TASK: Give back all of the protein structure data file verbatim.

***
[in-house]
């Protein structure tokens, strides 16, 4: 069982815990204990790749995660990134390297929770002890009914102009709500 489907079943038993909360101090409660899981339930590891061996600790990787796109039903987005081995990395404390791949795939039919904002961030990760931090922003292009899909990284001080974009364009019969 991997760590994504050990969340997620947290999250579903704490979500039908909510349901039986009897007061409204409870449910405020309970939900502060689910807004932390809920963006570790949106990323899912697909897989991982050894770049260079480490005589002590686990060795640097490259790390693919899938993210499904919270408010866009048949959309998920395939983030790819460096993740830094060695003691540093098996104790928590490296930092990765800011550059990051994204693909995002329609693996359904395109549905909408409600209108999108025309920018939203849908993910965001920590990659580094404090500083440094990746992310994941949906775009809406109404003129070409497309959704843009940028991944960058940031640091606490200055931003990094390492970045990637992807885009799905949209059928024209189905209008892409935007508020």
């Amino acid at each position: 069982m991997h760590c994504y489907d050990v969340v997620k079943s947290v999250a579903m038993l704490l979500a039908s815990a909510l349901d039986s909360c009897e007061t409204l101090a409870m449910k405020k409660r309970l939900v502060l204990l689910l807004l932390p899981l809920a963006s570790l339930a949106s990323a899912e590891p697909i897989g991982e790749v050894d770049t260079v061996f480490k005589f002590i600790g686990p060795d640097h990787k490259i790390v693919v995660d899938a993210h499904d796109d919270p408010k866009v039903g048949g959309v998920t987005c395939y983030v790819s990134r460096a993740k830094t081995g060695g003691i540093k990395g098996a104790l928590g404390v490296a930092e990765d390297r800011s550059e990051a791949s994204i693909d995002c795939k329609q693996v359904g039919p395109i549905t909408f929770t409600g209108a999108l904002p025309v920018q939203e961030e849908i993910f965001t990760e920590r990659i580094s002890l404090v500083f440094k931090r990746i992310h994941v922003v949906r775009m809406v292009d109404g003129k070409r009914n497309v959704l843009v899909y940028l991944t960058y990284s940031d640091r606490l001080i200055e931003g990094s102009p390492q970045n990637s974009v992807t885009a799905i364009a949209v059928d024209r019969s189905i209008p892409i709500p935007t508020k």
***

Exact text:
[in-house]
């Protein structure tokens, strides 16, 4: 069982815990204990790749995660990134390297929770002890009914102009709500 489907079943038993909360101090409660899981339930590891061996600790990787796109039903987005081995990395404390791949795939039919904002961030990760931090922003292009899909990284001080974009364009019969 991997760590994504050990969340997620947290999250579903704490979500039908909510349901039986009897007061409204409870449910405020309970939900502060689910807004932390809920963006570790949106990323899912697909897989991982050894770049260079480490005589002590686990060795640097490259790390693919899938993210499904919270408010866009048949959309998920395939983030790819460096993740830094060695003691540093098996104790928590490296930092990765800011550059990051994204693909995002329609693996359904395109549905909408409600209108999108025309920018939203849908993910965001920590990659580094404090500083440094990746992310994941949906775009809406109404003129070409497309959704843009940028991944960058940031640091606490200055931003990094390492970045990637992807885009799905949209059928024209189905209008892409935007508020």
């Amino acid at each position: 069982m991997h760590c994504y489907d050990v969340v997620k079943s947290v999250a579903m038993l704490l979500a039908s815990a909510l349901d039986s909360c009897e007061t409204l101090a409870m449910k405020k409660r309970l939900v502060l204990l689910l807004l932390p899981l809920a963006s570790l339930a949106s990323a899912e590891p697909i897989g991982e790749v050894d770049t260079v061996f480490k005589f002590i600790g686990p060795d640097h990787k490259i790390v693919v995660d899938a993210h499904d796109d919270p408010k866009v039903g048949g959309v998920t987005c395939y983030v790819s990134r460096a993740k830094t081995g060695g003691i540093k990395g098996a104790l928590g404390v490296a930092e990765d390297r800011s550059e990051a791949s994204i693909d995002c795939k329609q693996v359904g039919p395109i549905t909408f929770t409600g209108a999108l904002p025309v920018q939203e961030e849908i993910f965001t990760e920590r990659i580094s002890l404090v500083f440094k931090r990746i992310h994941v922003v949906r775009m809406v292009d109404g003129k070409r009914n497309v959704l843009v899909y940028l991944t960058y990284s940031d640091r606490l001080i200055e931003g990094s102009p390492q970045n990637s974009v992807t885009a799905i364009a949209v059928d024209r019969s189905i209008p892409i709500p935007t508020k």